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    @endolith when you are loading local HTML page via file://, it actually can access other files via file://. When you are loading page via http://, it doesn't let you access files via file://. Imagine this scenario - you can create web application that loads text file on your system via file:// and then sends its content back to server using JavaScript. Everyone could create web application that could read all your files and send them back to server. – Garret Raziel Nov 27 '15 at 10:54
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    @endolith it /would/ be possible if file:// would work on page sent through http://. You would request some page from server X. Server X would send you a web page that contains, for example, <iframe src="file:///etc/passwd"></iframe> and on that same page would be JavaScript that reads content of said iframe and sends it back to server X for example via WebSockets. – Garret Raziel Nov 28 '15 at 16:33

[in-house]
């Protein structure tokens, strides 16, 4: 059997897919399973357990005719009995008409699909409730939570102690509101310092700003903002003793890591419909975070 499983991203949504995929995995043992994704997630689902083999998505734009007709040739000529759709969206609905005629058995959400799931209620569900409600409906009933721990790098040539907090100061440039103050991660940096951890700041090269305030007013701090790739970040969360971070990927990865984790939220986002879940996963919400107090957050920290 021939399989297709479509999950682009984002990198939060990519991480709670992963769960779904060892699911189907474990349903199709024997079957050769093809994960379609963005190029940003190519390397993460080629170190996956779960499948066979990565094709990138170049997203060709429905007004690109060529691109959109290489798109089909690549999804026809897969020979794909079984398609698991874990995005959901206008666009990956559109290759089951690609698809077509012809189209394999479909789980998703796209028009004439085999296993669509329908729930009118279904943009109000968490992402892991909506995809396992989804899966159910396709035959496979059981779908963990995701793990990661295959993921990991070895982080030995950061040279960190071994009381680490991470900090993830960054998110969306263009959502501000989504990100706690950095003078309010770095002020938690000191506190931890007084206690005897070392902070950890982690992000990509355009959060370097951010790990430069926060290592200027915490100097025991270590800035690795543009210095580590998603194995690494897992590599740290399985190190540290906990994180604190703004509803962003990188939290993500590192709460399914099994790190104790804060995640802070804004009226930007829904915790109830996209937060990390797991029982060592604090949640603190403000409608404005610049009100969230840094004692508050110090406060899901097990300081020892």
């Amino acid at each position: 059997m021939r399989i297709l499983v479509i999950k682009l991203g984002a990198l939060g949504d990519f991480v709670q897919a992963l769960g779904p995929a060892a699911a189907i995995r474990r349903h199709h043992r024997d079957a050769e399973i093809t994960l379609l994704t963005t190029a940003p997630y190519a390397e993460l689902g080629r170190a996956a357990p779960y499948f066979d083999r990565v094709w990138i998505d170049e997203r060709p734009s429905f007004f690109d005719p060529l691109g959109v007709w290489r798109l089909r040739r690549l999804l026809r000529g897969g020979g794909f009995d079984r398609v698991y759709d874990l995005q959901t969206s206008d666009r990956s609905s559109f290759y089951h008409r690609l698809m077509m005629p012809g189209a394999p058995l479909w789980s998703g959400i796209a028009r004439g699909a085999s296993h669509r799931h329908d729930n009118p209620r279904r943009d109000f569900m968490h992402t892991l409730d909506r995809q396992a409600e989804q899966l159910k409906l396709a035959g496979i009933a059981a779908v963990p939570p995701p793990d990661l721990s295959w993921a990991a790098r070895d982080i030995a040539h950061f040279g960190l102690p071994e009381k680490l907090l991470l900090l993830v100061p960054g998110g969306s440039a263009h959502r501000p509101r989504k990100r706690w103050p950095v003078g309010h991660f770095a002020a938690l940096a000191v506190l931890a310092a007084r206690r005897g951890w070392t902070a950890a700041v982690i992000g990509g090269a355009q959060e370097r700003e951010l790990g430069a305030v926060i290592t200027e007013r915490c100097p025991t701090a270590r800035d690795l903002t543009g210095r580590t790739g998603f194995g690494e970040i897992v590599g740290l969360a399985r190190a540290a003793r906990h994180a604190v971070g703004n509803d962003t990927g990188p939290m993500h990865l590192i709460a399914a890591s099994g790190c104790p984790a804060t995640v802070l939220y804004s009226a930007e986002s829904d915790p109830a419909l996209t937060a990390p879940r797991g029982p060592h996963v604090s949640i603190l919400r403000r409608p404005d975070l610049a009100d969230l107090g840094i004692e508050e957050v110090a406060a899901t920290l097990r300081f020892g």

4

As it turns out, I was unaware that Firefox had this limitation/feature. I can sympathize with the feature, as it prevents a user from unwittingly accessing the local file system. Fortunately, there are useful alternatives that can provide a similar user experience while sticking to the HTTP protocol.

One alternative to accessing content via UNC paths is to publish your content using the WebDAV protocol. Some content managements systems, such as MS SharePoint, use WebDAV to provide access to documents and pages. As far as the end-user experience is concerned, it looks and feels just like accessing network files with a UNC path; however, all file interactions are performed over HTTP.